Conventional hydroelectric generators accounted for 7% of the electricity generating capacity in operation in the United States and about 6% to 7% of U.S. electricity generated each year, according to the U.S. Energy Information Administration.
Hydroelectric plants, built before 1930, comprise 99% of all generating capacity that’s still operating. “Conventional hydroelectric plants are different from pumped-storage facilities, which produce electricity from water previously pumped to an upper reservoir,” according to the EIA. “Until 2014, hydroelectricity exceeded the electricity produced by all other renewable sources combined.”
Half of all hydroelectric capacity is in three states: California, Oregon and Washington. Hydroelectricity accounts for at least half of utility-scale generating capacity for Idaho, Oregon, Vermont and Washington. Mississippi and Delaware have no utility-scale hydroelectricity plants.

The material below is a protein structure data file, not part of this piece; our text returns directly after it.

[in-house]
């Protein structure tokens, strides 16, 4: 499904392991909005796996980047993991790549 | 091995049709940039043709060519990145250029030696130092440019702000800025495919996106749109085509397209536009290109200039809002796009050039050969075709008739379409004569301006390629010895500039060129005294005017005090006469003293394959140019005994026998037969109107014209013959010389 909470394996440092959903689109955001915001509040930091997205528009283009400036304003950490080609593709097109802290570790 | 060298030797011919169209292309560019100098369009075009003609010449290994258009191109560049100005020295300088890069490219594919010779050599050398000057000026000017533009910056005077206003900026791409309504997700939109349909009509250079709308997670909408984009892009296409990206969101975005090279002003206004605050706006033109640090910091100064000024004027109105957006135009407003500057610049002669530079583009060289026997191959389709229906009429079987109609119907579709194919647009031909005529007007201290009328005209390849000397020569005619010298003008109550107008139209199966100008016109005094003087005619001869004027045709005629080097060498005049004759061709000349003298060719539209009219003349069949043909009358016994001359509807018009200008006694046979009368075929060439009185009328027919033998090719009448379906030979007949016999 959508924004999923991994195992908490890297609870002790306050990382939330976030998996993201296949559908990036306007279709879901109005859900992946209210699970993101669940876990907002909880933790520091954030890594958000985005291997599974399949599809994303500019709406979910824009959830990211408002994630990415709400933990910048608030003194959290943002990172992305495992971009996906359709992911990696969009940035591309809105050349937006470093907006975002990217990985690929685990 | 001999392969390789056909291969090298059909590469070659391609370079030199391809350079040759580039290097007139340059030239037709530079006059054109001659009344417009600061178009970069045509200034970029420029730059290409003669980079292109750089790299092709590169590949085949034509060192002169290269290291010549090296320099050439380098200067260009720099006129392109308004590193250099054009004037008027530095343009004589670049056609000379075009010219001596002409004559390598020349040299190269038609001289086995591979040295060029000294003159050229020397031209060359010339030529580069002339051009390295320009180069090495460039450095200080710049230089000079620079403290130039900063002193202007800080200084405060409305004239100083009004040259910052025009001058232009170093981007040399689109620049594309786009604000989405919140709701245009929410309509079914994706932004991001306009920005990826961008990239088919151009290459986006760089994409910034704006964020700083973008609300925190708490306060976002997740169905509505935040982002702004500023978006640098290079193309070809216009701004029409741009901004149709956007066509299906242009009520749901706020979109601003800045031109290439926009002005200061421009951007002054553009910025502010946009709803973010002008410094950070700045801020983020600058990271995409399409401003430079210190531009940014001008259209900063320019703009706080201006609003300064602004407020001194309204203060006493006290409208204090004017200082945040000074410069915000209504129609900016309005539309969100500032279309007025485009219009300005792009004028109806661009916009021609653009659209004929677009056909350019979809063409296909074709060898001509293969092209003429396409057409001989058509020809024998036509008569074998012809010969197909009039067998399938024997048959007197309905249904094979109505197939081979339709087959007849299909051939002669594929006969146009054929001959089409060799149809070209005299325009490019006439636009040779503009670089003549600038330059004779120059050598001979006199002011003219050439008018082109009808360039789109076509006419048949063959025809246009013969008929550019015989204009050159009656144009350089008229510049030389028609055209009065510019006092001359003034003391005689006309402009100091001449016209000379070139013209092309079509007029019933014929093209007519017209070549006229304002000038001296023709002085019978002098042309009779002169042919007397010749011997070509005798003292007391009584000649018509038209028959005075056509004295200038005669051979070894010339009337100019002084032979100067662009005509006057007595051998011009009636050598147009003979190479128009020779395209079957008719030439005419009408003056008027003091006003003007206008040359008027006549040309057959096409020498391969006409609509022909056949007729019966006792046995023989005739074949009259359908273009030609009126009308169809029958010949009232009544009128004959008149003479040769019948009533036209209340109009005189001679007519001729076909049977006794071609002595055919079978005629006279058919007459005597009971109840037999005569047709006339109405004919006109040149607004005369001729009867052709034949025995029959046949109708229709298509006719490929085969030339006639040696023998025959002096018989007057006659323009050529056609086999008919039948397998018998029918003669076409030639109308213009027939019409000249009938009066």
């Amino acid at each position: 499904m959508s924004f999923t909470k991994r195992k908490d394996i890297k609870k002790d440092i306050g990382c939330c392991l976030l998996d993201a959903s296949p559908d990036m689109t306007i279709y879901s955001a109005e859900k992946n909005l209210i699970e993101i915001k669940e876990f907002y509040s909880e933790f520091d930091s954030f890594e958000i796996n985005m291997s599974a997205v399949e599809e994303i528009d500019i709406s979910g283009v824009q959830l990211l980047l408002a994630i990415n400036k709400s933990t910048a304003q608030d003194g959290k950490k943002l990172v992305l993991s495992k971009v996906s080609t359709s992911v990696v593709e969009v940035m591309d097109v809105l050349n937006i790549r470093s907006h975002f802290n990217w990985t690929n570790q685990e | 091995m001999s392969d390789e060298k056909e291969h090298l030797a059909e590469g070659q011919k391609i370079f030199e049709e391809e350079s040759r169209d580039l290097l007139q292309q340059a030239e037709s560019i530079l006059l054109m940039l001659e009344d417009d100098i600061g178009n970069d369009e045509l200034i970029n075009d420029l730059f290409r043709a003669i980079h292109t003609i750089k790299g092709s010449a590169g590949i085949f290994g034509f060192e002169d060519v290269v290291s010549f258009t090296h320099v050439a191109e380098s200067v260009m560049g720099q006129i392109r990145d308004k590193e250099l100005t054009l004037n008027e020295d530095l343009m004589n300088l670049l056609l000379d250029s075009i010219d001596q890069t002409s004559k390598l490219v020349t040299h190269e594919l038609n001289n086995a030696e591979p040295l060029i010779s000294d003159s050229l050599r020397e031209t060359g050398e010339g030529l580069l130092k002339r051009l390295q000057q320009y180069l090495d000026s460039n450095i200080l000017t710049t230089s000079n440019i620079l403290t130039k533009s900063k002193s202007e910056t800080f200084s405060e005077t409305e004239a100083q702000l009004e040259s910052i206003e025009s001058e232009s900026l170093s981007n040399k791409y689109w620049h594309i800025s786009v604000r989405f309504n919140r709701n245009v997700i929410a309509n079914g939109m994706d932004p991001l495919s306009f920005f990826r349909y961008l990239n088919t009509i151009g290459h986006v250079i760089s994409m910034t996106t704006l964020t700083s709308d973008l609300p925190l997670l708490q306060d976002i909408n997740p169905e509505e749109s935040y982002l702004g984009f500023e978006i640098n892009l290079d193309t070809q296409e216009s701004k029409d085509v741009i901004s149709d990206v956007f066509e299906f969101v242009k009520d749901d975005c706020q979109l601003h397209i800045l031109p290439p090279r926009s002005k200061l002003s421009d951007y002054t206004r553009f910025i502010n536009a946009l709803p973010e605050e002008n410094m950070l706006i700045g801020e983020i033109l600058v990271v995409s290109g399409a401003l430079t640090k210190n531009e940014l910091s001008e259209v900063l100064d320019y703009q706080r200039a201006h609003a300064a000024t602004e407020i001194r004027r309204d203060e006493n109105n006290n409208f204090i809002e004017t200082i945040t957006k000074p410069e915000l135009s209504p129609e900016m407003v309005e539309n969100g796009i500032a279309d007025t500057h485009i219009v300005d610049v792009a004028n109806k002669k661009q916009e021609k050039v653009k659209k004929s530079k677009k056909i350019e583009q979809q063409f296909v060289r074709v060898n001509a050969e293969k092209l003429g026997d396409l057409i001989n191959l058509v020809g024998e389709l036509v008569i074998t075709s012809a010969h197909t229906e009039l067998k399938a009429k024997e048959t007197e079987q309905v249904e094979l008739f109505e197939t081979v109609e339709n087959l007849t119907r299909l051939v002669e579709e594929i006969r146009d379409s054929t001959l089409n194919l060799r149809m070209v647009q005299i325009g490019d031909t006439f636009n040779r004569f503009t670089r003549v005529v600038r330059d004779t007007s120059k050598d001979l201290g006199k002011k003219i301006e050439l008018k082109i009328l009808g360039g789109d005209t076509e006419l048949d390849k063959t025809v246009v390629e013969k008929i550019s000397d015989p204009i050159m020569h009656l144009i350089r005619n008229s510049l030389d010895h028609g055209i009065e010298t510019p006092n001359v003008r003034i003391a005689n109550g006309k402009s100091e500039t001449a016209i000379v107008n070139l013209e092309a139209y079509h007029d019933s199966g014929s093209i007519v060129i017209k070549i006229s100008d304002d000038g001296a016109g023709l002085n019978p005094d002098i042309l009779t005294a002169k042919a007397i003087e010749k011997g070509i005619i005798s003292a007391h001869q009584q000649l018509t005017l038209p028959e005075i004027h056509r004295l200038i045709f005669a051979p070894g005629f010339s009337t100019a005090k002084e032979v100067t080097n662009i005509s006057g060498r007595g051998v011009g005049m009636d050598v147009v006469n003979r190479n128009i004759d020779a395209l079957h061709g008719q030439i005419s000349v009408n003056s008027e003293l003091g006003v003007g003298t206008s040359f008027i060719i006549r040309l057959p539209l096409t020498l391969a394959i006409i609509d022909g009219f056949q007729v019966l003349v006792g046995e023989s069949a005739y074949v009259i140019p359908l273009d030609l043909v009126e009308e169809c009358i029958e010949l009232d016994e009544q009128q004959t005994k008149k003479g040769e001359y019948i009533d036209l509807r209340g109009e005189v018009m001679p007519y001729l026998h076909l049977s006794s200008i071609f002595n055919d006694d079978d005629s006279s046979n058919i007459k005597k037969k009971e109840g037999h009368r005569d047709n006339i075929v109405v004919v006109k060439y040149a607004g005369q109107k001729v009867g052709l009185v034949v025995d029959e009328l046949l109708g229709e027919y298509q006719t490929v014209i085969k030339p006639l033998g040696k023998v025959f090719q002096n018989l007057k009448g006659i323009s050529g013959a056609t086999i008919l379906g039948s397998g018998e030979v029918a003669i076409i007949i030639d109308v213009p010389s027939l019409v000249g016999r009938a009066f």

“The average hydroelectric facility has been operating for 64 years,” according to the EIA. “The 50 oldest electric generating plants in the United States are all hydroelectric generators; each has been in service since 1908.” In the past decade, nearly 200 gigawatts of electricity generating capacity was added to the U.S. power grid, and of that amount, 1.7 gigawatts was hydroelectric generating capacity. More than half of the added hydroelectric capacity was installed in Washington.
Hydroelectricity generating capacity has risen slightly in the past several decades. Capacity can be increased at existing plants by adding or repowering turbines. Also, turbines have been added at dams that were previously only used for flood control, according to the EIA. Hydroelectric facilities typically run at about 30% to 40% of capacity because “many reservoirs must balance power output with competing water demand for irrigation, municipal, industrial and other needs, as well as concerns with fish migration.”